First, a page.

Fourth Floor Studio

January 22, 2007


Filed under: skepticism — chris @ 10:29 pm

One of the things that generally bugs me is superstition. Every culture is rife with them, and the greeks are no exception. Salt shouldn’t be passed from hand to hand at the table; bread should be the right way up; exit a house the same way you entered. Other, more subtle ideas permeate everyday life, even in a lab.

So why do we indulge in wishful thinking? Is it sloppy logic, intellectual laziness, or an organised religion conspiracy to control the masses? I prefer to think something more genial: we all want to think that there’s order in the universe; that there is some way we can influence events, above and beyond our normal input and effort. After all, we all want something…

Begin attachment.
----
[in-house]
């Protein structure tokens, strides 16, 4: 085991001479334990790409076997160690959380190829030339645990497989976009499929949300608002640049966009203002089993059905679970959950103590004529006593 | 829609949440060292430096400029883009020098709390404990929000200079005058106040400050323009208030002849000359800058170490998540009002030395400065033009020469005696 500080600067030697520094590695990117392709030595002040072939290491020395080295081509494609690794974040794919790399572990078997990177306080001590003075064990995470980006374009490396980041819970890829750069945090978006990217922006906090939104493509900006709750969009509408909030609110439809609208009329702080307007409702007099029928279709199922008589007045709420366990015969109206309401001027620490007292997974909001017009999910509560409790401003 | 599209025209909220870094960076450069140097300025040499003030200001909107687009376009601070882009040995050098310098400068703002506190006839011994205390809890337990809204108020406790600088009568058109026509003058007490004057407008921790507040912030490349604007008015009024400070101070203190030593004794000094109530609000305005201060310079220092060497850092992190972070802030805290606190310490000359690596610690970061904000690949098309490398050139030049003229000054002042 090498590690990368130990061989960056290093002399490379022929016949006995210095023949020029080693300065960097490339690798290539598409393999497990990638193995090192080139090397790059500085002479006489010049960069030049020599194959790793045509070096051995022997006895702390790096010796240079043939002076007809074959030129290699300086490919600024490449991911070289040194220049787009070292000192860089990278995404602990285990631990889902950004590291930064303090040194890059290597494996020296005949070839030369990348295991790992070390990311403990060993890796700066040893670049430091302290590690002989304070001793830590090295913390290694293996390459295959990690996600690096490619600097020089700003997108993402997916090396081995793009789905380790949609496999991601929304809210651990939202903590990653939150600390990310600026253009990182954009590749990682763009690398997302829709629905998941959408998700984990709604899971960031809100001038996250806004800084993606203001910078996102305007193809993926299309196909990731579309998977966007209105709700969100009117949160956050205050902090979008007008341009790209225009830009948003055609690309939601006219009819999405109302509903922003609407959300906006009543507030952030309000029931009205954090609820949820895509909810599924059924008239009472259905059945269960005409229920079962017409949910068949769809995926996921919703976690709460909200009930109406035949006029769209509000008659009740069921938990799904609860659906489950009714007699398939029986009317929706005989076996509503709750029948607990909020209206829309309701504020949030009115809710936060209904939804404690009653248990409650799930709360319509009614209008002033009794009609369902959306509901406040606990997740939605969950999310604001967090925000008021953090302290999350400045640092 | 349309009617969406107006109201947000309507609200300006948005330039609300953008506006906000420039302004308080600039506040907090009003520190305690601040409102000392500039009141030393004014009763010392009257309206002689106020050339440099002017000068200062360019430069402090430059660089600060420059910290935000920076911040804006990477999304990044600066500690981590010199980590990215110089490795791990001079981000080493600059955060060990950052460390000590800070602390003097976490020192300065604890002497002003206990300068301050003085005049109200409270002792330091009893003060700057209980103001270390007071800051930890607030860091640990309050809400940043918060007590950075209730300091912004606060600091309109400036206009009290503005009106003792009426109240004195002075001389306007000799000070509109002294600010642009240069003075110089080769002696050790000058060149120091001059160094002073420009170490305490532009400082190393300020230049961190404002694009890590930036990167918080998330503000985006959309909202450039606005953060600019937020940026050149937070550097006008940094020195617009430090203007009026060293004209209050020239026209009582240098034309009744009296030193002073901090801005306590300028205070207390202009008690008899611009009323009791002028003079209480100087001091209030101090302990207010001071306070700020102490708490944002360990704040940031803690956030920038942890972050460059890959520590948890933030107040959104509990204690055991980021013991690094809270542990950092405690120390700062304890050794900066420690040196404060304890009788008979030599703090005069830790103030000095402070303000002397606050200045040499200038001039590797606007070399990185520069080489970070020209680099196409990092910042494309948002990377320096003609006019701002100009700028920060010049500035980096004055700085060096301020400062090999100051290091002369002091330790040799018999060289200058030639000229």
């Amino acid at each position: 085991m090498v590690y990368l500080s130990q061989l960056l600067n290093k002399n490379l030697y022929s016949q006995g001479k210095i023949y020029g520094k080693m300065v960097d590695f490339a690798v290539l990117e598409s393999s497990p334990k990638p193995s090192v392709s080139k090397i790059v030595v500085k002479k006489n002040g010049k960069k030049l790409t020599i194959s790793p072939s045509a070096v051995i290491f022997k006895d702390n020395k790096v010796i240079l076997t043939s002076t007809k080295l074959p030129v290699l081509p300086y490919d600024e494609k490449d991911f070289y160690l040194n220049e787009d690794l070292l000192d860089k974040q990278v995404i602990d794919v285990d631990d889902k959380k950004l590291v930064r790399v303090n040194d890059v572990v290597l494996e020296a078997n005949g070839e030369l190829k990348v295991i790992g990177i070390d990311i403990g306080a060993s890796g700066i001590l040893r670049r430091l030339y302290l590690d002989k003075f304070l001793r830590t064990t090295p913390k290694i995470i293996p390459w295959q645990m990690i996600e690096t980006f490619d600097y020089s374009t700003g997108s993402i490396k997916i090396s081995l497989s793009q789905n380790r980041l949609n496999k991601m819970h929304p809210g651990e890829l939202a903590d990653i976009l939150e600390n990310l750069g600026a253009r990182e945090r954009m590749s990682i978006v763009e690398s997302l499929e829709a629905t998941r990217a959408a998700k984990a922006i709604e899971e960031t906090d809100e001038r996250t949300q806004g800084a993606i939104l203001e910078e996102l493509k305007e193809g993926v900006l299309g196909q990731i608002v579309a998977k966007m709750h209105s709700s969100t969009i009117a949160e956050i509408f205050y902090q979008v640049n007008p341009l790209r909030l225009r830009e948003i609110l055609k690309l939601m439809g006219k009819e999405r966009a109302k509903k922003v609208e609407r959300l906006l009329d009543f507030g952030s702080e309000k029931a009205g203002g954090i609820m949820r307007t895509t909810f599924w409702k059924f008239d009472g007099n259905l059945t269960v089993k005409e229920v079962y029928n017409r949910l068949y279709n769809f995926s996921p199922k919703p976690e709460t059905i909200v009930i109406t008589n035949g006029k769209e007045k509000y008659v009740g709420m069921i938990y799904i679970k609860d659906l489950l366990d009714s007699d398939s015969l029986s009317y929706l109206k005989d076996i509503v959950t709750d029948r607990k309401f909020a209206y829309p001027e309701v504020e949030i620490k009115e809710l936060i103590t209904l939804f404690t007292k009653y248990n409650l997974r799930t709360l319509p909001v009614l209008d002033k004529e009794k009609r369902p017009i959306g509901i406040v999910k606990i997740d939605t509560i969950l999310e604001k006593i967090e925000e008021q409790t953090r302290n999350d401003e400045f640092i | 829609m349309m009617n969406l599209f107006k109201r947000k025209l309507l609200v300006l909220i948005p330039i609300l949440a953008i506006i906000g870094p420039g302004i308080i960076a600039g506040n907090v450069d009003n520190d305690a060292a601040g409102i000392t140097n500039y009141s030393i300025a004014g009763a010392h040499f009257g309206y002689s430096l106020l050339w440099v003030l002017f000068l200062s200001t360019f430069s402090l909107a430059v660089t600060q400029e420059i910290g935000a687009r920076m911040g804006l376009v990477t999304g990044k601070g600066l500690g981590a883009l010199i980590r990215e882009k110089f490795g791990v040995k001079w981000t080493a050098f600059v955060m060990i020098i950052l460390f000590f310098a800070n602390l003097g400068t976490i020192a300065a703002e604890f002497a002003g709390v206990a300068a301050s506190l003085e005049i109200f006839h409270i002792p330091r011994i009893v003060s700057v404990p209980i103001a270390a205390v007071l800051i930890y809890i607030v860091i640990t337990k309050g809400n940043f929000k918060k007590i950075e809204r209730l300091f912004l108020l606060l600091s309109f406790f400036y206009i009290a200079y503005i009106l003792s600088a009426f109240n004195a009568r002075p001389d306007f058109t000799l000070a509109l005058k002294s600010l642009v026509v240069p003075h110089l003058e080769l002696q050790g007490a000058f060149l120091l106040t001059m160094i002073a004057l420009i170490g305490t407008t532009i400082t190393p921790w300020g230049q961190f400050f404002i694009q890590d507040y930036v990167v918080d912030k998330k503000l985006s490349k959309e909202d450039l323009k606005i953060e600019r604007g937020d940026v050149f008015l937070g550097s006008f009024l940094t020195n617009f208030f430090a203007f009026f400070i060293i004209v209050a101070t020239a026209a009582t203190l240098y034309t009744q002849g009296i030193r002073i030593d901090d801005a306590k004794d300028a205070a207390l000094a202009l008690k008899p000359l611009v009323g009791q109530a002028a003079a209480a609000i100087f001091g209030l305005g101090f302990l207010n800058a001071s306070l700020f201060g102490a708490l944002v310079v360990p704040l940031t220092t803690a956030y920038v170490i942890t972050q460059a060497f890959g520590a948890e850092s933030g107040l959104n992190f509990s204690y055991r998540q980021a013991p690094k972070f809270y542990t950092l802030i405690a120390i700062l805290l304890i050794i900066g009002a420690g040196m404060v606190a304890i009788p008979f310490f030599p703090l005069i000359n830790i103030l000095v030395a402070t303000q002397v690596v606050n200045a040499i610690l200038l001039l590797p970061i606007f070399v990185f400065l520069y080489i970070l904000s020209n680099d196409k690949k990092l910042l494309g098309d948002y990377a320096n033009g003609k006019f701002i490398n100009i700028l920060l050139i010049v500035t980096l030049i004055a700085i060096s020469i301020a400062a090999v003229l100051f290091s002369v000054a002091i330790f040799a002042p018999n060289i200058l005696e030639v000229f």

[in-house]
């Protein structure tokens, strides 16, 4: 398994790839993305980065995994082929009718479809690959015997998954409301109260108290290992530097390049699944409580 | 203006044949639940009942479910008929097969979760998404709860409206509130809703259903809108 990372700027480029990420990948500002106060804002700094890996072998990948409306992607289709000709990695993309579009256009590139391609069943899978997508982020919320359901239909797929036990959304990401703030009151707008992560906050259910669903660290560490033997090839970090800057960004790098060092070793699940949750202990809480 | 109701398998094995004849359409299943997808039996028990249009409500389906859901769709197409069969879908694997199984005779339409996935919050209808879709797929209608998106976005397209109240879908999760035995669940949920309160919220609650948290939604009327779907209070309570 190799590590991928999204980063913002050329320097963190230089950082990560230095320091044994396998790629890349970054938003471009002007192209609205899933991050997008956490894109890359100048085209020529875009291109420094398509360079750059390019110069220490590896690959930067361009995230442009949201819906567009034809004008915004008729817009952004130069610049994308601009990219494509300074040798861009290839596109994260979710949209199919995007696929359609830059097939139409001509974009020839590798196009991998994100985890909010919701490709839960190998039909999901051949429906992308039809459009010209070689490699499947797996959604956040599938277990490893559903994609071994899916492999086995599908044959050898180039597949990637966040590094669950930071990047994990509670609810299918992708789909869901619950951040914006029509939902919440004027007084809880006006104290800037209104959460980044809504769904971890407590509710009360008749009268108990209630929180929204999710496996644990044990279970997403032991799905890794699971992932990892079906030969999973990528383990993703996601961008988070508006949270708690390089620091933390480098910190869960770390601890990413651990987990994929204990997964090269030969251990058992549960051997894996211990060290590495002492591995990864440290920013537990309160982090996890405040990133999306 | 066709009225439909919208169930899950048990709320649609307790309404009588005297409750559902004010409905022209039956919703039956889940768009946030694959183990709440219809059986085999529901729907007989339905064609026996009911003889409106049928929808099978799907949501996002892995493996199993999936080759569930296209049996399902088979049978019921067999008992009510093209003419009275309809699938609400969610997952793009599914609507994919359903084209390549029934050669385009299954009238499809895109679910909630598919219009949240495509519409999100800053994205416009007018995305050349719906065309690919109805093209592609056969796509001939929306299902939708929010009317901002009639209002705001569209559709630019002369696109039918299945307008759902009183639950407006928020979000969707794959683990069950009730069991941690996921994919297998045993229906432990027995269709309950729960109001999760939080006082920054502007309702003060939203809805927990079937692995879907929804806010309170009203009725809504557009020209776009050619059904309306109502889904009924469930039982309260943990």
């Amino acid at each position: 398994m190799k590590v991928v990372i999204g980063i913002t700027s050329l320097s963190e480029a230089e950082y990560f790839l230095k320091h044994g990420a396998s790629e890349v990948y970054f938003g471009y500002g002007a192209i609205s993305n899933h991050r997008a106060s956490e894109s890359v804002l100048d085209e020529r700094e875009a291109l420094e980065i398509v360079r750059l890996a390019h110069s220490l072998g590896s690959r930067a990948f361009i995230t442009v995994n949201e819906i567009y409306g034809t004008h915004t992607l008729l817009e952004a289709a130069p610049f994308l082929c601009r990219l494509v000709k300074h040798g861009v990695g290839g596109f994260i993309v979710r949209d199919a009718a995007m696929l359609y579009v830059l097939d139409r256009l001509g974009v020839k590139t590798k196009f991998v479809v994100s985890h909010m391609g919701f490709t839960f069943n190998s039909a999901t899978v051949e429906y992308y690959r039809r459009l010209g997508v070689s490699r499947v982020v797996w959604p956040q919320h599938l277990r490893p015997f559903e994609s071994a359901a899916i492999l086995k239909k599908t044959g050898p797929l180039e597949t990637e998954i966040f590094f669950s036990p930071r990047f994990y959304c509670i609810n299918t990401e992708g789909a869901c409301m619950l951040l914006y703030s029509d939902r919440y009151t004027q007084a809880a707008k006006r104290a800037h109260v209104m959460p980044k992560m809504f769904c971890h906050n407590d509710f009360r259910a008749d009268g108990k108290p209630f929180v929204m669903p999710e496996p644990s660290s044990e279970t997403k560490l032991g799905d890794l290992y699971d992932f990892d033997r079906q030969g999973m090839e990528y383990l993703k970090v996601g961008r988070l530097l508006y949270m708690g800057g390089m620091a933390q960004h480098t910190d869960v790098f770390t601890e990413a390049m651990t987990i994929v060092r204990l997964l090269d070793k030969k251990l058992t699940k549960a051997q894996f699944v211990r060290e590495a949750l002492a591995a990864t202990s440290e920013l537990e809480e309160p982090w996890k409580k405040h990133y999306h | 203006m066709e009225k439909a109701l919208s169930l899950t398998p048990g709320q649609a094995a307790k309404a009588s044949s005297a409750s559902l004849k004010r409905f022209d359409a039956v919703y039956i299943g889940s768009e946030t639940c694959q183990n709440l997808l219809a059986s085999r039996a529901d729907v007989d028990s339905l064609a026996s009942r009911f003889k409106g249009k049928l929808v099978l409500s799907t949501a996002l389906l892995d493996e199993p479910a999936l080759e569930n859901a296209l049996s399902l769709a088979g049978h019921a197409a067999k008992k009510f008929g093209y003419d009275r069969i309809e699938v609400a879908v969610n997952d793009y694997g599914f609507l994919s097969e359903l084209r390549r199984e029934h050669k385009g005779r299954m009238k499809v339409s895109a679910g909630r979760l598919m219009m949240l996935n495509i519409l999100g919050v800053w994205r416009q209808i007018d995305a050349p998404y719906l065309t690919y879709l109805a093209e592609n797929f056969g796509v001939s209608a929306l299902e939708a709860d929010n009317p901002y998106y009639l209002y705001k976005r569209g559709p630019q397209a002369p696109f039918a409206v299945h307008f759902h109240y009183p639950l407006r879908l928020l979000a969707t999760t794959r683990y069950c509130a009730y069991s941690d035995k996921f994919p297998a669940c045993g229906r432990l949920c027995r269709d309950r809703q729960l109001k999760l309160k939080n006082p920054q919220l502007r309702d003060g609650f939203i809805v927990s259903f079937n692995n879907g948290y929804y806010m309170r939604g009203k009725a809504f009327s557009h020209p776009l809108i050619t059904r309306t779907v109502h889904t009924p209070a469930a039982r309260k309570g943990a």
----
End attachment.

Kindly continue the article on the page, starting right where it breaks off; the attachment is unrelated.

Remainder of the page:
1. Have you read “The God Delusion” yet? I thought it might be a bit dull as I’m in 100% agreement with everything in the book. But there are some very interesting speculations on possible evolutionary advantages to things like superstitious or irrational thinking, blind faith and so on.

    Comment by nsaunders — January 25, 2007 @ 1:41 am

  2. I’m about half way through. It’s rather polemical, or should I say unapologetic. Dan Dennett took a different approach in “Breaking the Spell”, trying to initiate a dialogue with a notional fundie reader. Worth reading, however.

    I’ve also got a copy of Francis Collins’ book, which I suppose I should read – even though I suspect I’ll give up in disgust.

    For a completely different spin, try Joan Didion’s “The year of Magical Thinking”, where she describes how she dealt with her husband’s sudden death, including all the little instinctive superstitions she took on unconsciously. A. gave it to me a few days ago, and it looks most intriguing.

    There’s a more subtle thread of this type of thinking in Borges’ later works, too, which is worth reading.

    Comment by chris — January 25, 2007 @ 2:00 pm

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